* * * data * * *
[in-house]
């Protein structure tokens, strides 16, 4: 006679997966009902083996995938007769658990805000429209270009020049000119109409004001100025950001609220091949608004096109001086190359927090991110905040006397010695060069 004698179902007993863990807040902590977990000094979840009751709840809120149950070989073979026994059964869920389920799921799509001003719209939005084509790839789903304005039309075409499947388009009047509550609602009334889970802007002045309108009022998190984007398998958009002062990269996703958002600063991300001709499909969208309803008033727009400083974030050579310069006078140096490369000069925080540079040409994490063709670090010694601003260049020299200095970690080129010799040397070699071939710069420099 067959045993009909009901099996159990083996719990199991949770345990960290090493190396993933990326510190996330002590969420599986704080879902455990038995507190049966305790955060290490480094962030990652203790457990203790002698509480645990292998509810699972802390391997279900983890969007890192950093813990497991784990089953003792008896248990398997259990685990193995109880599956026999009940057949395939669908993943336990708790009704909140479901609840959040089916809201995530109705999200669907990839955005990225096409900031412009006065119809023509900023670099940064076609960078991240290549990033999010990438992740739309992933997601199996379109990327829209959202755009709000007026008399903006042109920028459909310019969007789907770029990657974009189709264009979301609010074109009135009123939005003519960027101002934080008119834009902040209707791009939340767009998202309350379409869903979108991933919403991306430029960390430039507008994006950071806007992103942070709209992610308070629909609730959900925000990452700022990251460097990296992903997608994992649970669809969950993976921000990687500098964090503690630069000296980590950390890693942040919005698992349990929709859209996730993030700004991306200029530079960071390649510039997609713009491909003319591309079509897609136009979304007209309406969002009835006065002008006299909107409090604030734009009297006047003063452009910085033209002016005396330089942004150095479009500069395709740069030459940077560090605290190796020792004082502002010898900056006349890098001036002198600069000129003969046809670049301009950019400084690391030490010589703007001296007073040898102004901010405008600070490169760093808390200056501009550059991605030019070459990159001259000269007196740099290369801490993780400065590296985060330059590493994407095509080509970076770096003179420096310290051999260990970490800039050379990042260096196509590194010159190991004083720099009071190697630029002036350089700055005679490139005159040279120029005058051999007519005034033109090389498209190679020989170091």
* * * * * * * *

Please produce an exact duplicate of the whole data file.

[in-house]
């Protein structure tokens, strides 16, 4: 006679997966009902083996995938007769658990805000429209270009020049000119109409004001100025950001609220091949608004096109001086190359927090991110905040006397010695060069 004698179902007993863990807040902590977990000094979840009751709840809120149950070989073979026994059964869920389920799921799509001003719209939005084509790839789903304005039309075409499947388009009047509550609602009334889970802007002045309108009022998190984007398998958009002062990269996703958002600063991300001709499909969208309803008033727009400083974030050579310069006078140096490369000069925080540079040409994490063709670090010694601003260049020299200095970690080129010799040397070699071939710069420099 067959045993009909009901099996159990083996719990199991949770345990960290090493190396993933990326510190996330002590969420599986704080879902455990038995507190049966305790955060290490480094962030990652203790457990203790002698509480645990292998509810699972802390391997279900983890969007890192950093813990497991784990089953003792008896248990398997259990685990193995109880599956026999009940057949395939669908993943336990708790009704909140479901609840959040089916809201995530109705999200669907990839955005990225096409900031412009006065119809023509900023670099940064076609960078991240290549990033999010990438992740739309992933997601199996379109990327829209959202755009709000007026008399903006042109920028459909310019969007789907770029990657974009189709264009979301609010074109009135009123939005003519960027101002934080008119834009902040209707791009939340767009998202309350379409869903979108991933919403991306430029960390430039507008994006950071806007992103942070709209992610308070629909609730959900925000990452700022990251460097990296992903997608994992649970669809969950993976921000990687500098964090503690630069000296980590950390890693942040919005698992349990929709859209996730993030700004991306200029530079960071390649510039997609713009491909003319591309079509897609136009979304007209309406969002009835006065002008006299909107409090604030734009009297006047003063452009910085033209002016005396330089942004150095479009500069395709740069030459940077560090605290190796020792004082502002010898900056006349890098001036002198600069000129003969046809670049301009950019400084690391030490010589703007001296007073040898102004901010405008600070490169760093808390200056501009550059991605030019070459990159001259000269007196740099290369801490993780400065590296985060330059590493994407095509080509970076770096003179420096310290051999260990970490800039050379990042260096196509590194010159190991004083720099009071190697630029002036350089700055005679490139005159040279120029005058051999007519005034033109090389498209190679020989170091």